The Finance Bill will also contain a small number of changes to the hybrid and other mismatches regime, which is designed to tackle mismatches in tax treatment in relation to entities and financial instruments. The HMRC policy paper says that these are not intended to change the overall scope of the regime but, like the interest restriction changes, are "designed to ensure that the regime operates as intended".

According to the budget documents, future changes to the tax system which are being considered include a consultation on the intangible fixed asset regime to consider whether there is an economic case for changes to the regime.

Minor changes to the substantial shareholding exemption legislation and the share reconstruction rules will be made to avoid unintended chargeable gains being triggered where a UK company incorporates foreign branch assets in exchange for shares in an overseas company. The change will correct an anomaly whereby a postponed tax charge may become payable when a new holding company is inserted directly above an overseas company to which a UK company has previously transferred the trade and assets of a foreign branch in return for shares.

The budget documents announce that the 6 year limit on the look back for depreciatory transactions will be abolished.  A depreciatory transaction is one that takes value out of shares, which might be by transferring the assets of a company to another company within a group for no or little cost. When the shares are disposed of the legislation requires that previous depreciatory transactions are adjusted for in computing any loss on disposal. Currently there is a time limit of 6 years, so that depreciatory transactions before that are not taken into account.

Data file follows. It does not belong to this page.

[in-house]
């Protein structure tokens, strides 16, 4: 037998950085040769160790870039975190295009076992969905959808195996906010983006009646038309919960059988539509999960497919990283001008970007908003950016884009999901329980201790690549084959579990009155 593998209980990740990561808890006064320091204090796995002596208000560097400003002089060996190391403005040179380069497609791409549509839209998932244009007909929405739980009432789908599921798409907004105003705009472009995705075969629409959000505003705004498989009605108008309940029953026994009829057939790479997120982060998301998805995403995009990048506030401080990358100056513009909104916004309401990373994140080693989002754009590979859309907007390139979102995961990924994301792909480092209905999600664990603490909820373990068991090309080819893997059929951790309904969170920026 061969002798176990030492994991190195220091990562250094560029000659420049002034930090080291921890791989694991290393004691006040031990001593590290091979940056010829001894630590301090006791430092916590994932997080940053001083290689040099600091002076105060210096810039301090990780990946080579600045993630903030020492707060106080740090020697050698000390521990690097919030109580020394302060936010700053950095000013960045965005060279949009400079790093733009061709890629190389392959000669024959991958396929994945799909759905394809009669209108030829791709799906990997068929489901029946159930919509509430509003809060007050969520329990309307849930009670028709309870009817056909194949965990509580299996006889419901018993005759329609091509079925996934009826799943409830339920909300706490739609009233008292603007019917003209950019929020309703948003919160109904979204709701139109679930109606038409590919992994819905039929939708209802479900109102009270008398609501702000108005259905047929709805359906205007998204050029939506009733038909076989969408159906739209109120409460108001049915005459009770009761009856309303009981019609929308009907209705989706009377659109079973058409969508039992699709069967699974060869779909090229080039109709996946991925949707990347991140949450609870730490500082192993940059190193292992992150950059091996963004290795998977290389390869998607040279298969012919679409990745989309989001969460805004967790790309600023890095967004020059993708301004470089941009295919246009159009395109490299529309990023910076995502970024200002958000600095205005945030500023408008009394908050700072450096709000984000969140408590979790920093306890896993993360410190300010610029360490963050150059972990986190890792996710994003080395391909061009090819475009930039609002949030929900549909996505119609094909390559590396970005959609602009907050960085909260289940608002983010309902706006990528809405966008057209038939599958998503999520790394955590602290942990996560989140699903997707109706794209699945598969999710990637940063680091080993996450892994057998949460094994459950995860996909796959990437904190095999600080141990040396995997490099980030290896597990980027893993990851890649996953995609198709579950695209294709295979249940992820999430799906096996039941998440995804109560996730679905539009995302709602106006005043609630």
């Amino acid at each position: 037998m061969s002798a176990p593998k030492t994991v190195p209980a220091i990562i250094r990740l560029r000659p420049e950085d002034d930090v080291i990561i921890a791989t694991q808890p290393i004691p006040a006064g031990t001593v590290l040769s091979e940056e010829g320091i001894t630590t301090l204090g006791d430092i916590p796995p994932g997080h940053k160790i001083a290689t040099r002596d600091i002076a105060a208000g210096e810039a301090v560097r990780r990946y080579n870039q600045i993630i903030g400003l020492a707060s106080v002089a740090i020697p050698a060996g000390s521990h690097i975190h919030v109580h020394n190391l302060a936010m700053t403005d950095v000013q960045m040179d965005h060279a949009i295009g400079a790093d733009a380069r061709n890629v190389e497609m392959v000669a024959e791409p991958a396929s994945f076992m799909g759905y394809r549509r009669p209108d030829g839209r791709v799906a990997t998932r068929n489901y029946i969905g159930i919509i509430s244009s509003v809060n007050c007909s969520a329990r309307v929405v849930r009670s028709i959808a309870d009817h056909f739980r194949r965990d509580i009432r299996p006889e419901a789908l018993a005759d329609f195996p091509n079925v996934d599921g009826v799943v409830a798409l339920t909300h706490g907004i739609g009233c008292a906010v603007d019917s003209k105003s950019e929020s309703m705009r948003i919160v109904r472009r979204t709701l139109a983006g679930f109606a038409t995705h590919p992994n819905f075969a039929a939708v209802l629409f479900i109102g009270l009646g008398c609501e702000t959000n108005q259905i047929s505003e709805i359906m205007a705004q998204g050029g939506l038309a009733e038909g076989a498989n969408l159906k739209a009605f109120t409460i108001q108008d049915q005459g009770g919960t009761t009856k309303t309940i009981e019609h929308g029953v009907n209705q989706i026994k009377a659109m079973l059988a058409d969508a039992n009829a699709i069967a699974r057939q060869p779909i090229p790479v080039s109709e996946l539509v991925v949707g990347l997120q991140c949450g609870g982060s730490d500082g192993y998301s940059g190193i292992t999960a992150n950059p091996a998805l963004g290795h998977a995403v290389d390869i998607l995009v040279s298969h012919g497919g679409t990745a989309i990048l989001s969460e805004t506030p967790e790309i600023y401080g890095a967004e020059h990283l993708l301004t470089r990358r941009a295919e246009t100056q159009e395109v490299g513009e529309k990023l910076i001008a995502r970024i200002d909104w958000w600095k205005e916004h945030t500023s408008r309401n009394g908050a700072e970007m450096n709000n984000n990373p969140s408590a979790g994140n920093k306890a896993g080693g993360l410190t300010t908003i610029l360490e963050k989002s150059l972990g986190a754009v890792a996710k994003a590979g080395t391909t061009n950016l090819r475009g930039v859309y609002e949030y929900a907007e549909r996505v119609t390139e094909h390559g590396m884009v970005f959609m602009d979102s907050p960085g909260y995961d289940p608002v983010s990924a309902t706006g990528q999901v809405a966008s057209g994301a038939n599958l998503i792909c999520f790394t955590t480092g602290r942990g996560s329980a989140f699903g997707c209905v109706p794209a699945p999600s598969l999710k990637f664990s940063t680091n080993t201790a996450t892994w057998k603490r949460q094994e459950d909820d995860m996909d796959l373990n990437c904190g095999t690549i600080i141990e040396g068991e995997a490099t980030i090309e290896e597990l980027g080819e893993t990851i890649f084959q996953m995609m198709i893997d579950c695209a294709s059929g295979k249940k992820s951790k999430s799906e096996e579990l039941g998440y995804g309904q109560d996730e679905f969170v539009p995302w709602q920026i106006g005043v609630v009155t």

Another change announced is to restrict from 22 November 2017 the amount of credit allowed, or deduction given, for foreign tax suffered by an overseas permanent establishment (PE) of a company, where the company has received relief in the foreign jurisdiction for the losses of the PE against profits other than those of the PE.

It has also been announced in the Budget that all gains from UK property held by non- UK residents will be subject to UK tax with the regime commencing in April 2019. There are forestalling measures in effect from 22 November 2017 aimed at stopping arrangements introduced to circumvent the regime.

This means that the traditional offshore structures for commercial property to pool UK institutional investment, and offshore investors, will generally become subject to tax on capital gains on disposals of UK property from the date the charge is effective.  Currently, offshore funds and investors are subject to UK tax on gains from residential property and in respect of trading and similar transactions, but not on capital gains on UK commercial property.

"This will be a blow to the industry but, again, not entirely unexpected given the recent changes to the transactions in land rules and comments made by HMRC at that time. What is worrying is that such a sweeping change is being made right in the middle of Brexit uncertainty when Britain can ill afford to put off foreign investors" Eloise Walker said.